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Like other page layout applications, InDesign allows users to control the appearance of every element on a page. It helps format elements with style sheets, which collect formatting attributes for easy replication. But that's where the similarities end. InDesign CS3 One-on-One: Style Sheets demonstrates why InDesign's style sheets are far more powerful than anything found in any other page layout program. Pioneering electronic publisher and author Deke McClelland goes to the heart of InDesign's style sheets, and discusses how they define and guide just about every other program feature. He covers how to format words, paragraphs, whole frames, objects, tables, and even entire stories with a single click. Exercise files accompany the course.
Download Deke's customized keyboard layouts for InDesign Style Sheets from the Exercise Files tab.
In this exercise, we are going to assign a Drop Shadow to this tile in progress here and then we are going to save off all the attributes that we have created thus far. We are going to save them off as an Object Style. So I am working on this R3 tile and I am still inside the Tiles with text.indd file that I have opened in the previous exercise. So I've done a little work to this file obviously. Now, I am going to go up to the Object Menu and I am going to choose Effects and I am going to choose Drop Shadow and you also have a keyboard shortcut for that which is Ctrl+Alt+M, Command+Option+M on the Mac.
The letter M never appears in the word Drop Shadow that's just a way it is. So go ahead and choose that command and brings up the Drop Shadow panel of this big Effects dialog box. So there is all kinds of effects that you can apply and I am going to leave the Mode set to Multiply. I am going to raise the Opacity value to a 100% and let's turn on the Preview Checkbox. So I can see what in a world I am doing and it looks okay. It doesn't really look the way I want it to look. Let's go ahead and give it some color by clicking on Black. Let's give it some little more interesting color the Shadow brown right here will do me and by the way you can either select from Swatches or you can dial in a color, if you like.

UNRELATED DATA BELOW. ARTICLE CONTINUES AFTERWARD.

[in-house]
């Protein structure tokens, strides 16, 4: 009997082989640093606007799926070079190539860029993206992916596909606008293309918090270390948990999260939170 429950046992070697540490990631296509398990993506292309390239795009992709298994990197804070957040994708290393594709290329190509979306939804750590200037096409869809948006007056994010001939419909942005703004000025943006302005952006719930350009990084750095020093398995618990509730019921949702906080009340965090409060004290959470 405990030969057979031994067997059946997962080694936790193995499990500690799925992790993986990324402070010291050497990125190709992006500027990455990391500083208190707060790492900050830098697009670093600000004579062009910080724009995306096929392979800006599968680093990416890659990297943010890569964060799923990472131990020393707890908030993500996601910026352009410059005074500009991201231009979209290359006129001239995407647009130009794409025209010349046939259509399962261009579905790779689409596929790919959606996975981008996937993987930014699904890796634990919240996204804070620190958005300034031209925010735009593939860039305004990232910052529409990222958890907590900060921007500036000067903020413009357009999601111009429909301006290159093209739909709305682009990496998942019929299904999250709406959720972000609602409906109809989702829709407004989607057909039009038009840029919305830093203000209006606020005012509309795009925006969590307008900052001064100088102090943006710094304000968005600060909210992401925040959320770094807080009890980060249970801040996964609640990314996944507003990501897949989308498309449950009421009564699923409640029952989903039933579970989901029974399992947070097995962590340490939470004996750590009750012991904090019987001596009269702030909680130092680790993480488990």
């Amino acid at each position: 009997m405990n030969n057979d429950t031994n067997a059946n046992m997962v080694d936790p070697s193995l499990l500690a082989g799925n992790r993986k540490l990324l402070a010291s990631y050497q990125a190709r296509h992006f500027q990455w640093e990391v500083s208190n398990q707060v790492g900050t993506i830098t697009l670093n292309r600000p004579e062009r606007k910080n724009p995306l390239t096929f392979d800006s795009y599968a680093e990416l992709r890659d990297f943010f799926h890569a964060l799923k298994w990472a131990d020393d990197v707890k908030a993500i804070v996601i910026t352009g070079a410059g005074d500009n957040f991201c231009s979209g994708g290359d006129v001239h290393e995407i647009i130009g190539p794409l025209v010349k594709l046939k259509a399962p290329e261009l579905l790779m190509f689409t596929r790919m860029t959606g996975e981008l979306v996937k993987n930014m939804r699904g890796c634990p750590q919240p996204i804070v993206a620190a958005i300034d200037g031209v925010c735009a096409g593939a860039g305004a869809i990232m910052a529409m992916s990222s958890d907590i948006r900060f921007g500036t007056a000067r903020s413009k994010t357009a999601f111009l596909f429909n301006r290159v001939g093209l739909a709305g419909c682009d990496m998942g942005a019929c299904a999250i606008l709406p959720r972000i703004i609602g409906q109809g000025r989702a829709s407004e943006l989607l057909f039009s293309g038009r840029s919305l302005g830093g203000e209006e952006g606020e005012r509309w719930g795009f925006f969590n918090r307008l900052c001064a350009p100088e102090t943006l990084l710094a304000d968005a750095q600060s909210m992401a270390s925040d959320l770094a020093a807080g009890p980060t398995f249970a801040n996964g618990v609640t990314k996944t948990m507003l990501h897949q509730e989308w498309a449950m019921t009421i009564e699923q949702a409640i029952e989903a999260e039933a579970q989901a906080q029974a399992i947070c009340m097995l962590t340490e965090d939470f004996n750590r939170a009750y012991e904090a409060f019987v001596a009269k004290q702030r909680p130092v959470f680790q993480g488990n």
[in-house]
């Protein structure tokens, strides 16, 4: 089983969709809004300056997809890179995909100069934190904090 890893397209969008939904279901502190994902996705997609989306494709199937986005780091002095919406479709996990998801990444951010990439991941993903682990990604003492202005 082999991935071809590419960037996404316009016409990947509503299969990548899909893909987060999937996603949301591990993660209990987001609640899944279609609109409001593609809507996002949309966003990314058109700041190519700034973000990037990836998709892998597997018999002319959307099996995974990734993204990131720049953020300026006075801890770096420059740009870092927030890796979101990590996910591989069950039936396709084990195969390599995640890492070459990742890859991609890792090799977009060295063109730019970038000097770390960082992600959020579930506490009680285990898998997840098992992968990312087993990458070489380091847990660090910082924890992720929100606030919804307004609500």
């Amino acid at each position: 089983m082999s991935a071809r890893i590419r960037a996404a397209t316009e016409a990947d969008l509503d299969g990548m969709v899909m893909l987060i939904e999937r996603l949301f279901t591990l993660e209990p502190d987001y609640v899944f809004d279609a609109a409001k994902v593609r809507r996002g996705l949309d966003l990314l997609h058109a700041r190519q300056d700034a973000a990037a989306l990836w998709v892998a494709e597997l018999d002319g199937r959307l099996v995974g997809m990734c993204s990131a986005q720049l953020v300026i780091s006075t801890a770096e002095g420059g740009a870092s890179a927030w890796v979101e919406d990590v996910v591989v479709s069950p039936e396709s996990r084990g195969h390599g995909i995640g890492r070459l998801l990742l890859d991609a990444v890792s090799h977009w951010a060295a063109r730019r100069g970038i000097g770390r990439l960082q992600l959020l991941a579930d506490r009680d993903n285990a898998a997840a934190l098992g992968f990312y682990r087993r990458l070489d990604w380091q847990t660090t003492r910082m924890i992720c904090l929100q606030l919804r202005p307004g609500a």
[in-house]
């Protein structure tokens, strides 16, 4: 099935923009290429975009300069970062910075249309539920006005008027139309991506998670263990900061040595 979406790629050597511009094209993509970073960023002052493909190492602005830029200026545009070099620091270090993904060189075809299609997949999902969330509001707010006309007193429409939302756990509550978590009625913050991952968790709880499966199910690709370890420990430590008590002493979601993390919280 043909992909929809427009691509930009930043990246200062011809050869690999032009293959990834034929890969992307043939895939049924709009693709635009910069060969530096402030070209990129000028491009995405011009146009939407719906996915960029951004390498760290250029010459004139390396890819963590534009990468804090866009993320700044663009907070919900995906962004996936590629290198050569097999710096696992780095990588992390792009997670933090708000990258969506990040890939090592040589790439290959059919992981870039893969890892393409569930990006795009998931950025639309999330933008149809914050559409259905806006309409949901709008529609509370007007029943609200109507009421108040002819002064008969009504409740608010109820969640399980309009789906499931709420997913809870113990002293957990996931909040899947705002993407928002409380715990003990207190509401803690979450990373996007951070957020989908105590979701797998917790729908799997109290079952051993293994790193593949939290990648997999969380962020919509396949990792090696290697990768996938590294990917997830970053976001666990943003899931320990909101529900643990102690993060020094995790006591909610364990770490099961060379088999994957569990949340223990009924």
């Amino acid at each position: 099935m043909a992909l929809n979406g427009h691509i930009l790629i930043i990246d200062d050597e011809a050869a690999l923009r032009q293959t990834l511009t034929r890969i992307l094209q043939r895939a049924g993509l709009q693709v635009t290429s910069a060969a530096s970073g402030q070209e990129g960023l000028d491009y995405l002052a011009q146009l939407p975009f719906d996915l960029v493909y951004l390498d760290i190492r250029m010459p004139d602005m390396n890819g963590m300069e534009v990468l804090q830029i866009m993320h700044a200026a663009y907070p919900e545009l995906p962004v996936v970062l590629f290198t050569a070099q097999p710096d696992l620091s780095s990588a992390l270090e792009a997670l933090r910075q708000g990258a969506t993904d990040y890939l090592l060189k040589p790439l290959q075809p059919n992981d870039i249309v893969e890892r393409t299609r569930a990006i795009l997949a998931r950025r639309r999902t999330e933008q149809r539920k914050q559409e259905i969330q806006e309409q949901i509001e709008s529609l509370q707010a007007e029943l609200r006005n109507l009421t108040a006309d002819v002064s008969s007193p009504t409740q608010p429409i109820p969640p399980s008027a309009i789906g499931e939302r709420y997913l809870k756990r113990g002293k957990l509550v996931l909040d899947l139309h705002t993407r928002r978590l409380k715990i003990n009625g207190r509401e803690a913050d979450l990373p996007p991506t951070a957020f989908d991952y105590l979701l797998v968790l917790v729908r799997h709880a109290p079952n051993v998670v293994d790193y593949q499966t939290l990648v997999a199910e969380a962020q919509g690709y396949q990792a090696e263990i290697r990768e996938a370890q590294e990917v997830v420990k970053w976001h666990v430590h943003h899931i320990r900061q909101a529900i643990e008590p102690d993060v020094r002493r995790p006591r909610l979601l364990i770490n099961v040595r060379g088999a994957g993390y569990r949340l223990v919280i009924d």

If you had a very specific shade you wanted it to dial in, you could do that, but I am going to stick with the Swatches I've created in advance. I want Shadow brown right there, then click OK and you can see how that looks a little better, drops off more nicely. We don't have that sharp edge around the Black. Next I am going to change the X and Y Offset Values and the values I am going to use are 3 point, which is 0p3 and 2 point and then let's take the size value down. I am going to take the size down to 0p2, which not only reduces the size of the Drop Shadow, but also reduces the blurriness of that shadow and that's it.
Now, I am going to click OK in order to accept that effect. We have now styled this tile. Well, let's go and save this off as an Object Style. I want you to go up to the Window menu and choose the Object Styles Command or you could press Ctrl+F7, Command+F7 on the Mac and that brings up Object Styles. I could also click on this little icon right there and then I wants you to Alt+Click or Option+Click on that little Page Icon and I am going to call this guy Tile style, which I think going to make sense. Not only clever, but sensible as well and then click inside the shortcut area and press Shift+Alt+1 on the keypad that Shift+Option on the Mac 1 on the keypad or go your own way if you want to, but that's a keyboard shortcut I am going to assign.
Otherwise just leave these guys the way they are. You can turn these checkboxes on and off if you want to control exactly which attribute you are saving and which one you are not saving. For this particular effect, it's okay to have just everything turned on or basically set the way they are by default here. If you want to checkout what you have applied then you can twirl one of these guys open by clicking on one of the triangle. So I am twirling open Stroke and then I see there is a stroke inside of there, fine and then twirl it open as well. If you wanted to twirl those both open at the same time in one operation, check this out.
You would Alt+Click or Option+Click on that little triangle and that will twirl the whole thing open, so that you can reveal all of the attributes. It's just for the sake of confirmation. You do want to turn on apply style to selection. So you do have the option of applying the style as you create it, just as you do for Paragraph and Character Styles and as you don't, as you cannot do for Cell and Table Styles, and then go ahead and click on OK in order to create the style. So we have now styled the tile and then we around and saved the Formatting Attributes out as an Object Style.
In the next exercise, we will take care of the text. Notice that the text looks pretty bad- we will fix it.
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